5 Takeaways from the 2021 Survey of College and University Presidents

5 Takeaways from the 2021 Survey of College and University Presidents

The 2021 Survey of College and University Presidents conducted by Inside Higher Ed identified some interesting opportunities and challenges on the horizon for higher education institutions.

Here are five key things you need to know stemming from this year’s edition of the Survey of College and University Presidents.

1. Presidents Were Concerned by The Impact the Pandemic Had on People

First and foremost, this year’s Survey of College and University Presidents found that higher education presidents were extremely concerned by the effect the pandemic had on both students and staff.

  • 96% said they were concerned about the mental health of students
  • 94% said they were concerned by the disproportionate impact the pandemic had on traditionally under-represented students
  • 94% said they were concerned by the impact the pandemic had on the mental health of their employees
  • 77% said they were concerned about the physical health of students
  • 76% said they were concerned about the physical health of employees

That these were 6 of the top-7 concerns highlighted by presidents in the Survey of College and University presidents confirms that higher education is primarily a human-first industry.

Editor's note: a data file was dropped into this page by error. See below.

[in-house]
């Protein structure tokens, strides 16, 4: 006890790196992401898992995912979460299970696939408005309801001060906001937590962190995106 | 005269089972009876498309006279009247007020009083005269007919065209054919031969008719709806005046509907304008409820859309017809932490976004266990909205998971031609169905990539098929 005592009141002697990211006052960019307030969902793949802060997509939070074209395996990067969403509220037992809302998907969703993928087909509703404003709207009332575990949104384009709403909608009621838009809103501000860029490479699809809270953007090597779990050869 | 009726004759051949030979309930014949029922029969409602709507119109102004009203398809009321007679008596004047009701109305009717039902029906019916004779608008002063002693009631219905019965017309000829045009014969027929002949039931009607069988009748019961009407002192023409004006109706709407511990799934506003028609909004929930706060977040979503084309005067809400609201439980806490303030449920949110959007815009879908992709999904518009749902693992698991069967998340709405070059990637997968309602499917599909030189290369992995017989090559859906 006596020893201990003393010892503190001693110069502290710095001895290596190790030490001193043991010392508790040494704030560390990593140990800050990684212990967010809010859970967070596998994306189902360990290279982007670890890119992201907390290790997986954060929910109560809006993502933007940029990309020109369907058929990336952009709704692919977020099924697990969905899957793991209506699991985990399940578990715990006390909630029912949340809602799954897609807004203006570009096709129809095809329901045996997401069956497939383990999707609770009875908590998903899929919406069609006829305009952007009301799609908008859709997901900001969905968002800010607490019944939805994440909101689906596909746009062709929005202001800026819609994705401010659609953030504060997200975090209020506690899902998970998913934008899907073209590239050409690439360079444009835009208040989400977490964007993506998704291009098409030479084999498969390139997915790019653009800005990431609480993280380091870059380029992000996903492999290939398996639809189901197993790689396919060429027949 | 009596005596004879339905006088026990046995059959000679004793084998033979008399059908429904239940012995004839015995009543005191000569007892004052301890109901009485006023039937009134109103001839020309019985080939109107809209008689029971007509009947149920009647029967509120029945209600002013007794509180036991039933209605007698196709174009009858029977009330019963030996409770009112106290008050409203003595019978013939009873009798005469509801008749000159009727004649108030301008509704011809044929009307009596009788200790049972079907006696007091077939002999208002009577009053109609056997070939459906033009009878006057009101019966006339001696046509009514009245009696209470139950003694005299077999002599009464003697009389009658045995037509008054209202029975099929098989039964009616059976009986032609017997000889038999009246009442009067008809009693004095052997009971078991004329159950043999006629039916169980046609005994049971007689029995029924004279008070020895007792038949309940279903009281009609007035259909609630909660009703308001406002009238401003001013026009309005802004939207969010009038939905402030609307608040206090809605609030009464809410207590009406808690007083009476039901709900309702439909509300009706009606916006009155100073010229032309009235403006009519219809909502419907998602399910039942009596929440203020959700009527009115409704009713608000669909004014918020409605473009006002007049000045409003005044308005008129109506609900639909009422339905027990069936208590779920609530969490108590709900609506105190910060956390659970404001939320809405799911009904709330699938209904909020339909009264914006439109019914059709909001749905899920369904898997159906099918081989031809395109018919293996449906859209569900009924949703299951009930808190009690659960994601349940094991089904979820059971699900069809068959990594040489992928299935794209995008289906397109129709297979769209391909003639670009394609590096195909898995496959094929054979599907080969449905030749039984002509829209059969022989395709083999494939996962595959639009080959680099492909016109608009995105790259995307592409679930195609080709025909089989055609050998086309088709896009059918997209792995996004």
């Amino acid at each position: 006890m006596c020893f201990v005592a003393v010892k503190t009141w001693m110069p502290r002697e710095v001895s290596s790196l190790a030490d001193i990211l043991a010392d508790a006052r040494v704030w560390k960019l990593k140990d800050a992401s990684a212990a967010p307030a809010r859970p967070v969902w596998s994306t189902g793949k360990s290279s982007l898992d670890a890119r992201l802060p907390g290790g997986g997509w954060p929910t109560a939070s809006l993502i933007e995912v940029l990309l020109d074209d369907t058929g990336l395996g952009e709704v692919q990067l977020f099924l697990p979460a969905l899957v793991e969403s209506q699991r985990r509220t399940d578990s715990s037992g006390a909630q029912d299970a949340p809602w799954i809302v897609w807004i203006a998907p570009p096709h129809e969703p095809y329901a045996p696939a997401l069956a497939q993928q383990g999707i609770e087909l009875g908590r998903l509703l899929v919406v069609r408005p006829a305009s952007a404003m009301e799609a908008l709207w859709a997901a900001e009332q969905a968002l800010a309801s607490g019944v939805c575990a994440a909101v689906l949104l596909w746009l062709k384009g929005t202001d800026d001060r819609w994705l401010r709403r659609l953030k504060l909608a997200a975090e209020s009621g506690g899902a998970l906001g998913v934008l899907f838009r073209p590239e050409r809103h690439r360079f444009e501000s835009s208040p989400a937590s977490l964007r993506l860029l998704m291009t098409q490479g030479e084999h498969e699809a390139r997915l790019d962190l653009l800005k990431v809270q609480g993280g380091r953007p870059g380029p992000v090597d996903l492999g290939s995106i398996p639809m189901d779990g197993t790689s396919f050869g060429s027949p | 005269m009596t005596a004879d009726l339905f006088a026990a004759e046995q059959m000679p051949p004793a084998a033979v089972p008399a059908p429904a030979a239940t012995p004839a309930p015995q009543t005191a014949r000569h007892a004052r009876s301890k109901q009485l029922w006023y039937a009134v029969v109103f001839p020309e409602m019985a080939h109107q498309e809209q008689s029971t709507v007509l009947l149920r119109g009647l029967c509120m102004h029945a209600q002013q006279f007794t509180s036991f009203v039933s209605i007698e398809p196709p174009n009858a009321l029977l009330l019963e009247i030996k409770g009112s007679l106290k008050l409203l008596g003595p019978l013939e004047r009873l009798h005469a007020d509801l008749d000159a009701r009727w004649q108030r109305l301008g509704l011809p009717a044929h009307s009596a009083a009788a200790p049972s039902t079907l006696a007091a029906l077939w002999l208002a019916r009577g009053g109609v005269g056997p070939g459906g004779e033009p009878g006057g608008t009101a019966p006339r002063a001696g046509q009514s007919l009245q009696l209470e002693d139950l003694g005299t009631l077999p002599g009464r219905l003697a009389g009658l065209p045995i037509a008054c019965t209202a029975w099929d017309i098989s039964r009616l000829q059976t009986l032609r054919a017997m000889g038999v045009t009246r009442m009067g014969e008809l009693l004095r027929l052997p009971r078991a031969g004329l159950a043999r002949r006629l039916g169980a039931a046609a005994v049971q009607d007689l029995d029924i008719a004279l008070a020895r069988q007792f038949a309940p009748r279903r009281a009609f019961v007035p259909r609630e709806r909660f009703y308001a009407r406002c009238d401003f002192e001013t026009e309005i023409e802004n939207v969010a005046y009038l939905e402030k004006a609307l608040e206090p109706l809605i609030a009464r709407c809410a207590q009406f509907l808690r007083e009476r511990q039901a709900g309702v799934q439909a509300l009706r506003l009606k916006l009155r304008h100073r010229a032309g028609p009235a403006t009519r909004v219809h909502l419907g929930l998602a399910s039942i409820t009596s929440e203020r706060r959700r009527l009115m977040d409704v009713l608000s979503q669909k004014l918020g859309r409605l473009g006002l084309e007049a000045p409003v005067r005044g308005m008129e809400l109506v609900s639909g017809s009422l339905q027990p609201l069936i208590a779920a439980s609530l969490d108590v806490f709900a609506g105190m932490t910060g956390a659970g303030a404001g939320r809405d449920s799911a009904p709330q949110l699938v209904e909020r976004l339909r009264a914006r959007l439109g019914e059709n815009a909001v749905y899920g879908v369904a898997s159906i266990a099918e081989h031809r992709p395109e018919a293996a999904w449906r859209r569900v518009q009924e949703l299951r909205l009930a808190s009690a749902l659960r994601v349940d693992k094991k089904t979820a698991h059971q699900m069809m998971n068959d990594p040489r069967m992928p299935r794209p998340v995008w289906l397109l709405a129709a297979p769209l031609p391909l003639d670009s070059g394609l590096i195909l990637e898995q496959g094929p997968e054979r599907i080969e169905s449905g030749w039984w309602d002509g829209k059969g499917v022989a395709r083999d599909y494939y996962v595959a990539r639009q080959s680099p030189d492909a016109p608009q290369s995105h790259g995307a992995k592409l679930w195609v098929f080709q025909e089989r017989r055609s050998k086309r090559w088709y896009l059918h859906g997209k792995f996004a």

Postsecondary chief executives are arguably most focused on the well-being of the individuals they serve—everything else comes second.

Your Action: Make Sure You’re Student-First

For all higher education leaders, this finding should confirm that your institution must be a student-first enterprise. It’s essential to be truly student-centric, and to ensure you’re addressing the major drivers of the engagement gaps that can form between students and their institutions.

2. Enrollment and Financial Challenges Are Top-Of-Mind

That having been said, the 2021 Survey of College and University Presidents also highlighted that enrollment and financial challenges are being acutely felt across the industry.

  • 85% of presidents said they’re concerned about the accelerated rates of student attrition
  • 57% said they’re concerned by the declines in international student enrollment 
  • 49% said they’re concerned by the decline in alumni/donor giving
  • 65% and 50% respectively said they’re concerned by their long-term and short-term financial viability

The reality of the pandemic—and its associated recession—is as stark for higher education as it is for every other industry. Higher education institutions saw a general enrollment decline of 3% in 2020, despite the unprecedented levels of unemployment (that generally lead to significant spikes in degree enrollment).